Scott’s commanding presence in the Irma crisis does not excuse him from dismissing the worst threat to Florida’s future. If he runs for the U.S. Senate next year as expected, it will be a clear and significant difference between he and Sen. Bill Nelson.
The Trump administration’s stance is abominable. From withdrawing the United States from the Paris Accord, to killing rules on mountaintop coal mining, to populating scientific advisory boards with energy industry hacks, to censoring such terms as “climate change” and “clean energy” from federal websites, the president has been waging war on science with a ferocity not seen since Galileo was forced on pain of death to deny that the earth orbits the sun.
Over the weekend, the administration sent mixed signals to Europe about possibly remaining in the Paris Accord. The White House swiftly denied that, but with wiggle room. Sarah Huckabee Sanders, the press secretary, wrote on Twitter that Trump is firm on withdrawing “unless we get pro-America terms.”
That is unreal. A heroic agreement reached among virtually all the world’s nations cannot — and should not — be renegotiated to suit the late-blooming domestic political agenda of any one of them. It is a practical impossibility as well as a moral outrage.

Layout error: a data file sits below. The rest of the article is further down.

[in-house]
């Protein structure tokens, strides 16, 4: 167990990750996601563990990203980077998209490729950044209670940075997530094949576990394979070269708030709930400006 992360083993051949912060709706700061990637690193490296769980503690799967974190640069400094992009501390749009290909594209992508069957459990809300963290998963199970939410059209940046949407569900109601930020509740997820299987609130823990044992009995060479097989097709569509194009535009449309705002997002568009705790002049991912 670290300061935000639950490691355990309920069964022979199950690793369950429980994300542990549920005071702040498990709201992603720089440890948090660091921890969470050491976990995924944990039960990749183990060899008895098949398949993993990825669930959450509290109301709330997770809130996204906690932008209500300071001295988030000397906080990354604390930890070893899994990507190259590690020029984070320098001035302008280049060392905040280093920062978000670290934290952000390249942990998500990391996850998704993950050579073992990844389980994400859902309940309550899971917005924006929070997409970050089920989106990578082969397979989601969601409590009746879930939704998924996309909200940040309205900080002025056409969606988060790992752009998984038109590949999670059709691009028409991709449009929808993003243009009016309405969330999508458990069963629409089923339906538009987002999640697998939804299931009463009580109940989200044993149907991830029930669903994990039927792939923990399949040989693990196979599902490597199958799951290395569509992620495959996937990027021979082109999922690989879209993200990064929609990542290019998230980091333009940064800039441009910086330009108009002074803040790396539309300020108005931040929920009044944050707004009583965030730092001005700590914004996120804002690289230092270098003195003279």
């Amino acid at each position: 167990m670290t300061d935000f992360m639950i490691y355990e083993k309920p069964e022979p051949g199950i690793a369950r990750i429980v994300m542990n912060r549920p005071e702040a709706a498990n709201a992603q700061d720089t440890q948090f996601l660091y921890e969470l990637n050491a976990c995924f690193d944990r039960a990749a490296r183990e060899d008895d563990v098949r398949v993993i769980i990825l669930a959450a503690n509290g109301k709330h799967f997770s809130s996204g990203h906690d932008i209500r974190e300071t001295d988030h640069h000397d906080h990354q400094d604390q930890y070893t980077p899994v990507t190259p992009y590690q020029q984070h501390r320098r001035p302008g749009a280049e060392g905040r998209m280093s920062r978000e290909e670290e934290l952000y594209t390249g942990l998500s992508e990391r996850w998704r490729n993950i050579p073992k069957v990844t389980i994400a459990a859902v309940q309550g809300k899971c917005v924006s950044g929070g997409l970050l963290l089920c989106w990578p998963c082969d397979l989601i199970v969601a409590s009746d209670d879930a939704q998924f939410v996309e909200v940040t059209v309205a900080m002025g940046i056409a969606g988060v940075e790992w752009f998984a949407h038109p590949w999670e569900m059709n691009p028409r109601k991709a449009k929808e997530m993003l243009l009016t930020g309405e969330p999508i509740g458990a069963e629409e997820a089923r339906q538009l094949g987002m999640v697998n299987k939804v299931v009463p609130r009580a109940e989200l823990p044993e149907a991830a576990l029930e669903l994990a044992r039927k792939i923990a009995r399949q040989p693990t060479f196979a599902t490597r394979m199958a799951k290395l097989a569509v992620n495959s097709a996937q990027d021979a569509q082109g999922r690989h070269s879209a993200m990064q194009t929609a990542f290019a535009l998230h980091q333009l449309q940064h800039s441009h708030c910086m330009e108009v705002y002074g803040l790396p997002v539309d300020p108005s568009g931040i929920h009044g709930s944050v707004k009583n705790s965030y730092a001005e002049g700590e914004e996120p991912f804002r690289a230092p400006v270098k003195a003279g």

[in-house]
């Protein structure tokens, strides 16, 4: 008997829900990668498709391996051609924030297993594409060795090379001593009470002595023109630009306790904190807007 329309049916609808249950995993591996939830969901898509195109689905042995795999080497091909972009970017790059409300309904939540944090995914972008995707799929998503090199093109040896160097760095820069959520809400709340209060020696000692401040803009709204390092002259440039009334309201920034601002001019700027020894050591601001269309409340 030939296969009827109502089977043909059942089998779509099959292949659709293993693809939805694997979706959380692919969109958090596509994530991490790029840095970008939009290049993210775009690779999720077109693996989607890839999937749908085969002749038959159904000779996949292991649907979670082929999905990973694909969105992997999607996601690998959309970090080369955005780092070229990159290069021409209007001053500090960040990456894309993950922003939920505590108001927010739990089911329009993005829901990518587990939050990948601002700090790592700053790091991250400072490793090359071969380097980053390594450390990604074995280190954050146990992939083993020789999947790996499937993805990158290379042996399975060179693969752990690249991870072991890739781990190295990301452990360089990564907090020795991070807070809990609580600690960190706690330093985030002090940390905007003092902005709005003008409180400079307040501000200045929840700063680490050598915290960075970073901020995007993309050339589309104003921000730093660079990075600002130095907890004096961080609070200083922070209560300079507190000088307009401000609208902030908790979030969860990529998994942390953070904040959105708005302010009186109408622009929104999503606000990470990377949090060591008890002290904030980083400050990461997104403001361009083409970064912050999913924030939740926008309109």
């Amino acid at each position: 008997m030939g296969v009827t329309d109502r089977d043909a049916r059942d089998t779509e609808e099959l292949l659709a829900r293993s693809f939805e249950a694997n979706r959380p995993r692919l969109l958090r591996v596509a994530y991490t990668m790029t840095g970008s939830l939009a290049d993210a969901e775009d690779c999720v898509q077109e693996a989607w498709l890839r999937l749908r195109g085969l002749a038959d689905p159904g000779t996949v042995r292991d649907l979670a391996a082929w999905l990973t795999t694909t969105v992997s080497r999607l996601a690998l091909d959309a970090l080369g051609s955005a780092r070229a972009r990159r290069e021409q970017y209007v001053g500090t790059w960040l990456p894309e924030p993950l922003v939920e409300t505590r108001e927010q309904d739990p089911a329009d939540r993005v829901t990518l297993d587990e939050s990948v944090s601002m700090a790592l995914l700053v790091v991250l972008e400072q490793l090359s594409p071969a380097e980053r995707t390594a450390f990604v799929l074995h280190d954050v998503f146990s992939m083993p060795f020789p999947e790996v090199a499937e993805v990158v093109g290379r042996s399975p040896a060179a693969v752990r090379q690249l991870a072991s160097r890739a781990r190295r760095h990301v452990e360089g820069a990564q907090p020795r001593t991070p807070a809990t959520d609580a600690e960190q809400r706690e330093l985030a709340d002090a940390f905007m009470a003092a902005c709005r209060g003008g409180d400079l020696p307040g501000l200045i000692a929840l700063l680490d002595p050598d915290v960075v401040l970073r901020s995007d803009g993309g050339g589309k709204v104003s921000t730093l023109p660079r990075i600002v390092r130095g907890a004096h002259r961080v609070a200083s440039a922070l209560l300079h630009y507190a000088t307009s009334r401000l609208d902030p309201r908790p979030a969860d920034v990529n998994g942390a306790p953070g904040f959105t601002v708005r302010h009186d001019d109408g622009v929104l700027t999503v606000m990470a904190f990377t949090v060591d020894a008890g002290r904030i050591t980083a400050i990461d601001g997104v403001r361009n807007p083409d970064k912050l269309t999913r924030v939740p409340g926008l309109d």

Trump, who has called global warming a Chinese hoax, chose a notorious climate change denier, Scott Pruitt, to run the EPA. It would be hard to find a more banal remark than Pruitt’s statement that Irma was no time to talk about climate change.
“To use time and effort to address it at this point is very, very insensitive to the people of Florida,” Pruitt said.
No, what’s insensitive to the people of Florida is his denial of climate science.
Whitman responded to the news that Pruitt has appointed a “red team” of dissenting scientists to challenge the vast climate change consensus of thousands of others. She called it a “slow-rolling catastrophe in the making.”
People today increasingly feel free to believe whatever suits them and there are still some who believe the world is flat, the moon landings were faked and smoking doesn’t cause cancer. But there is no excuse for so-called leaders to exploit such gullibility.
Rank-and-file Republican voters take their cues from above. It’s hard to believe that Scott, Pruitt or even Trump are uninformed as all that. More likely, it reflects Trump’s false promises to coal miners that he would restore jobs lost to natural gas, not environmentalism, and to the Republican Party’s financial alliance with the Koch brothers and other extractive energy industry profiteers.
Many Americans wonder how so many of the nation’s founders and other otherwise decent people were able to rationalize slavery. By the light of their times, though, there wasn’t anything wrong with it and they could not envision prosperity without it.
Today, the same profit motive underlies the great immorality of climate science denial. Two centuries from now, in a world made more inhospitable to life as we know it, surviving people will again wonder, “How could they?”
Editorials are the opinion of the Sun Sentinel Editorial Board and written by one of its members or a designee. The Editorial Board consists of Editorial Page Editor Rosemary O’Hara, Elana Simms, Andy Reid, Deborah Ramirez and Editor-in-Chief Julie Anderson.